With a Facebook feed full of pregnancy and birth announcements, girls from school and same-age colleagues onto their 2nd and 3rd kids, and an older brother “beating” me into parenthood when no-one expected him to, I did and sometimes still do on occasion find myself worrying if there is something wrong with me for not wanting kids – am I a selfish person for adoring and valuing my sleep? Would I really do more damage to an already severe lower back problem if I was to fall pregnant and have that much pressure put on my body? Why would I want a kid if I feel like I’d risk resenting them (exact same thoughts) for changing my life and how I like it?
    Then I remind myself of how much I love my life as it is and that I can go out to concerts, wotk related trips, holidays whenever I want, and I don’t feel as bad 😜 It’s my/hubbie’s choice, not anyone elses. I don’t and never have judged people for wanting to have kids, I think they’re brave and courageous.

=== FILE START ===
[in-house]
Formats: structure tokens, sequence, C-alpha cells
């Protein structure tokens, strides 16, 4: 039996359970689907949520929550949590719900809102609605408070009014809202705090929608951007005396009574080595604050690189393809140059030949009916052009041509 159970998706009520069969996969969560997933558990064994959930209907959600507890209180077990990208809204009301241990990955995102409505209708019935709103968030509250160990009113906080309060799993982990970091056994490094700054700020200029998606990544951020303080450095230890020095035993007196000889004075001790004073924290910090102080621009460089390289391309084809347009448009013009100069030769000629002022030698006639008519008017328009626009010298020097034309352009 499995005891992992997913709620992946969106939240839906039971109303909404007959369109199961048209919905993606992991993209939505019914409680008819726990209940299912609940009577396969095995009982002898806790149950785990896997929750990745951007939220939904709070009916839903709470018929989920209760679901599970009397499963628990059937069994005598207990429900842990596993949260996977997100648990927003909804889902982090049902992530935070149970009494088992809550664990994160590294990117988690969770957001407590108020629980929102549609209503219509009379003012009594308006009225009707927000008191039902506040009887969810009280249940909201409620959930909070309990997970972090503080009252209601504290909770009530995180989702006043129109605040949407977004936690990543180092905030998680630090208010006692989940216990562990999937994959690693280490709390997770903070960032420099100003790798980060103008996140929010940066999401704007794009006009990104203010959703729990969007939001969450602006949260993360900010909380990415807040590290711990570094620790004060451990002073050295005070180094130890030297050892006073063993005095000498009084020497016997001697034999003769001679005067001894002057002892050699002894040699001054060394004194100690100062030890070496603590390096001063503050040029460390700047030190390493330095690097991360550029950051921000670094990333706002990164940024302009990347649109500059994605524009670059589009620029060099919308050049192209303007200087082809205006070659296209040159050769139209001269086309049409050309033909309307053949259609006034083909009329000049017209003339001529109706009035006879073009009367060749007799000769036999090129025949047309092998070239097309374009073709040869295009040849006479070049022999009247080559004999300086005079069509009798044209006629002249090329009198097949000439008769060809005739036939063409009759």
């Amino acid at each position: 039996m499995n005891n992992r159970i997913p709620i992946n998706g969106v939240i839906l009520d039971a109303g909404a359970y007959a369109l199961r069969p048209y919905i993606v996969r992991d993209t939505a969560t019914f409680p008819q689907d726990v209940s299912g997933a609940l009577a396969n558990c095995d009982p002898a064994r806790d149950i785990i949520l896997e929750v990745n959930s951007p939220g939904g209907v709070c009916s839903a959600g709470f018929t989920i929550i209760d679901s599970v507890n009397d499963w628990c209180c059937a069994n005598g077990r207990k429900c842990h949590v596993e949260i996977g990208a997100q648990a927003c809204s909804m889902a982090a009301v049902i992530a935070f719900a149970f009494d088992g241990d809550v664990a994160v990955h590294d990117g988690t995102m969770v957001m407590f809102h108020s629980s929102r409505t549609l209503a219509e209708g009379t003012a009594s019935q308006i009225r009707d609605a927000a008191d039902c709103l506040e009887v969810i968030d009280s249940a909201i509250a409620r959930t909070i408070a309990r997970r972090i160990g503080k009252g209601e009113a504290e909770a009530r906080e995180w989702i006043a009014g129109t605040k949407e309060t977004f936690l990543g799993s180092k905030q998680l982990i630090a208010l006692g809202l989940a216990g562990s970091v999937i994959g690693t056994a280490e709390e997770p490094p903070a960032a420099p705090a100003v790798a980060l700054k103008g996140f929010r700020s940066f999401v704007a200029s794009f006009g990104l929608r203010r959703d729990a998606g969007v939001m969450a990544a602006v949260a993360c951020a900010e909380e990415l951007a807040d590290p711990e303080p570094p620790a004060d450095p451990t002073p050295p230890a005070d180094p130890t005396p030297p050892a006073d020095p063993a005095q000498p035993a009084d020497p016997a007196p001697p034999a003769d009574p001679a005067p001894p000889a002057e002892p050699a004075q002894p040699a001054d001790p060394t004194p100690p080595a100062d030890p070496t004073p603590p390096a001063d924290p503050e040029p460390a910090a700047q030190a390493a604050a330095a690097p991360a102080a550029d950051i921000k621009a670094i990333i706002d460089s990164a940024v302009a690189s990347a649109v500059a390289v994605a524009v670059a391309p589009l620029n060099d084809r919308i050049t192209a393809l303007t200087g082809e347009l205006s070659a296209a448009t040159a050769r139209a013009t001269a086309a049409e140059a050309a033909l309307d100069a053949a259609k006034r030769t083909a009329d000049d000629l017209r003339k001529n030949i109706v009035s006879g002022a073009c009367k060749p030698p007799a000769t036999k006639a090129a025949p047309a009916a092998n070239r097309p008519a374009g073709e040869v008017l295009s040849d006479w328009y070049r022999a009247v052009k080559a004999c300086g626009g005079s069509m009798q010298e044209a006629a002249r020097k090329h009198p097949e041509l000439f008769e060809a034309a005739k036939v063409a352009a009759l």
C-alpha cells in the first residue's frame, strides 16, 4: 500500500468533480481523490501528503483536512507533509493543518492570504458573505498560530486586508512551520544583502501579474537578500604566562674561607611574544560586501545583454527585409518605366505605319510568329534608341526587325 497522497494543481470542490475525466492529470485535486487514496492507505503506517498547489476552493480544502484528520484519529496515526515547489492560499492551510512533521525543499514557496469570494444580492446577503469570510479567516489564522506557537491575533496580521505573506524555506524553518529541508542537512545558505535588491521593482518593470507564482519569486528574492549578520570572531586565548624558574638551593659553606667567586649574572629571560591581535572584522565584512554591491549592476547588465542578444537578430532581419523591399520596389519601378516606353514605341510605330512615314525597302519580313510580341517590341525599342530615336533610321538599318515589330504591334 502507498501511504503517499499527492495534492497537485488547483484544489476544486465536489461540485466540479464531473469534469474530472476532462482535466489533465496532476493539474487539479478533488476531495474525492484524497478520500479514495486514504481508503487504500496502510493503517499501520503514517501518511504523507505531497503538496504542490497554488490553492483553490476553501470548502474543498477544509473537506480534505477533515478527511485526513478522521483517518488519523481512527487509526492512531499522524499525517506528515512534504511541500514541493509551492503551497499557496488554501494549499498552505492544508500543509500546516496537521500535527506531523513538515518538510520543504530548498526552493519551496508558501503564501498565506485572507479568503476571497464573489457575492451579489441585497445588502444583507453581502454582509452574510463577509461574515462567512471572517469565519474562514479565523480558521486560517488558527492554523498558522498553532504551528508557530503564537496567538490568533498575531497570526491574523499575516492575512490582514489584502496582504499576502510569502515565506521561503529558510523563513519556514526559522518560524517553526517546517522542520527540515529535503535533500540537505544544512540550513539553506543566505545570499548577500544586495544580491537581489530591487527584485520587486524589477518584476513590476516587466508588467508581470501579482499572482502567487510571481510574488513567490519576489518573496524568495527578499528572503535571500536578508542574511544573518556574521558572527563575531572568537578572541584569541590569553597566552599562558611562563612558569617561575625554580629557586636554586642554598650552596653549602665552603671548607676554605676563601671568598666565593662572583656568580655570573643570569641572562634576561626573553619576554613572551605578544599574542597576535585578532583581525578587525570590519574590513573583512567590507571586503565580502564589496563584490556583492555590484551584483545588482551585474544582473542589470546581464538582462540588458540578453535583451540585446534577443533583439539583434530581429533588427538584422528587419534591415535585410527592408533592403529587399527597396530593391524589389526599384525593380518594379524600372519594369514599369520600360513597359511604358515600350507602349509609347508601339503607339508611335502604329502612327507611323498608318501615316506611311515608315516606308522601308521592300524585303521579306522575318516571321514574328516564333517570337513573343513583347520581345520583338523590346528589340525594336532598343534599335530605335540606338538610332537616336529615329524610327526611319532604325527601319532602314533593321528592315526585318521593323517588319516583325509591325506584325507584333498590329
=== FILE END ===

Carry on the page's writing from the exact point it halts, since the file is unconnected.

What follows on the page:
I’m so glad to know I’m not the only one who feels that way.
    I don’t have anything against kiddies at all – I just got a text from mum to say my sister in law has just been induced, so I’ll soon have niece #2 and I couldn’t be happier!


    1. Hey Kate,
      Thanks for commenting. I totally get where you’re coming from. I definitely do want children some day, and if I couldn’t have them naturally I would probably adopt, but I think it should definitely be a personal choice. Have fun lying in!